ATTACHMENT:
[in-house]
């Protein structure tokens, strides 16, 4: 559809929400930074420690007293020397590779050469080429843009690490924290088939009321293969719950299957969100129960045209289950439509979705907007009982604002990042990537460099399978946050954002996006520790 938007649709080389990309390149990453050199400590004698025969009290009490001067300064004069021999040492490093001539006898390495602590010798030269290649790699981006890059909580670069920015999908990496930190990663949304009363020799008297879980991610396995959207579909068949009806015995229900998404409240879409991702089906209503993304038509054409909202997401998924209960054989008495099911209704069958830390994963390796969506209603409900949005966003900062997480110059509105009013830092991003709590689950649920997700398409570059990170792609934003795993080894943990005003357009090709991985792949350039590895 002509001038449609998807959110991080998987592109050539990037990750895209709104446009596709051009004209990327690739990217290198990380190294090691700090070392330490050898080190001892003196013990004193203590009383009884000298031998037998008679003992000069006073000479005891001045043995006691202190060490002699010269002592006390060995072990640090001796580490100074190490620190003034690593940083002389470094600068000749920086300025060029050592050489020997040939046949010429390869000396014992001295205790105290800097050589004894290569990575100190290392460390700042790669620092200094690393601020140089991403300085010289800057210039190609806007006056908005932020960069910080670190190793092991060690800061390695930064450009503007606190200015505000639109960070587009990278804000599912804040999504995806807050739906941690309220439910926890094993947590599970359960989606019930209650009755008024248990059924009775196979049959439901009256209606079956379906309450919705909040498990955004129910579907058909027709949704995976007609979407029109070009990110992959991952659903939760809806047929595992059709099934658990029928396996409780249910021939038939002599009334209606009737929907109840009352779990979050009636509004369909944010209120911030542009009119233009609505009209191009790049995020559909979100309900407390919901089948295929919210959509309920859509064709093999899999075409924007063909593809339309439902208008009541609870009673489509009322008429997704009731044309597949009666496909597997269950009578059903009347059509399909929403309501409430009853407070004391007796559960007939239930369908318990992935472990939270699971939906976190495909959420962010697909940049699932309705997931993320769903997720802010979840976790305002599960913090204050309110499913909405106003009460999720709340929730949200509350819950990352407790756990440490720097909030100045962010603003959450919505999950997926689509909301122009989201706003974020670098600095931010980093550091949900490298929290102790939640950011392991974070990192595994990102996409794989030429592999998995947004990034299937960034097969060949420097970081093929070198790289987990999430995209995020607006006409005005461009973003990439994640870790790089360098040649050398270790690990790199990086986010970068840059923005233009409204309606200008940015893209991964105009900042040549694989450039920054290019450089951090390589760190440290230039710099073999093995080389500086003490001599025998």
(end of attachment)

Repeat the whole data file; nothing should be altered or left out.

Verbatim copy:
[in-house]
């Protein structure tokens, strides 16, 4: 559809929400930074420690007293020397590779050469080429843009690490924290088939009321293969719950299957969100129960045209289950439509979705907007009982604002990042990537460099399978946050954002996006520790 938007649709080389990309390149990453050199400590004698025969009290009490001067300064004069021999040492490093001539006898390495602590010798030269290649790699981006890059909580670069920015999908990496930190990663949304009363020799008297879980991610396995959207579909068949009806015995229900998404409240879409991702089906209503993304038509054409909202997401998924209960054989008495099911209704069958830390994963390796969506209603409900949005966003900062997480110059509105009013830092991003709590689950649920997700398409570059990170792609934003795993080894943990005003357009090709991985792949350039590895 002509001038449609998807959110991080998987592109050539990037990750895209709104446009596709051009004209990327690739990217290198990380190294090691700090070392330490050898080190001892003196013990004193203590009383009884000298031998037998008679003992000069006073000479005891001045043995006691202190060490002699010269002592006390060995072990640090001796580490100074190490620190003034690593940083002389470094600068000749920086300025060029050592050489020997040939046949010429390869000396014992001295205790105290800097050589004894290569990575100190290392460390700042790669620092200094690393601020140089991403300085010289800057210039190609806007006056908005932020960069910080670190190793092991060690800061390695930064450009503007606190200015505000639109960070587009990278804000599912804040999504995806807050739906941690309220439910926890094993947590599970359960989606019930209650009755008024248990059924009775196979049959439901009256209606079956379906309450919705909040498990955004129910579907058909027709949704995976007609979407029109070009990110992959991952659903939760809806047929595992059709099934658990029928396996409780249910021939038939002599009334209606009737929907109840009352779990979050009636509004369909944010209120911030542009009119233009609505009209191009790049995020559909979100309900407390919901089948295929919210959509309920859509064709093999899999075409924007063909593809339309439902208008009541609870009673489509009322008429997704009731044309597949009666496909597997269950009578059903009347059509399909929403309501409430009853407070004391007796559960007939239930369908318990992935472990939270699971939906976190495909959420962010697909940049699932309705997931993320769903997720802010979840976790305002599960913090204050309110499913909405106003009460999720709340929730949200509350819950990352407790756990440490720097909030100045962010603003959450919505999950997926689509909301122009989201706003974020670098600095931010980093550091949900490298929290102790939640950011392991974070990192595994990102996409794989030429592999998995947004990034299937960034097969060949420097970081093929070198790289987990999430995209995020607006006409005005461009973003990439994640870790790089360098040649050398270790690990790199990086986010970068840059923005233009409204309606200008940015893209991964105009900042040549694989450039920054290019450089951090390589760190440290230039710099073999093995080389500086003490001599025998």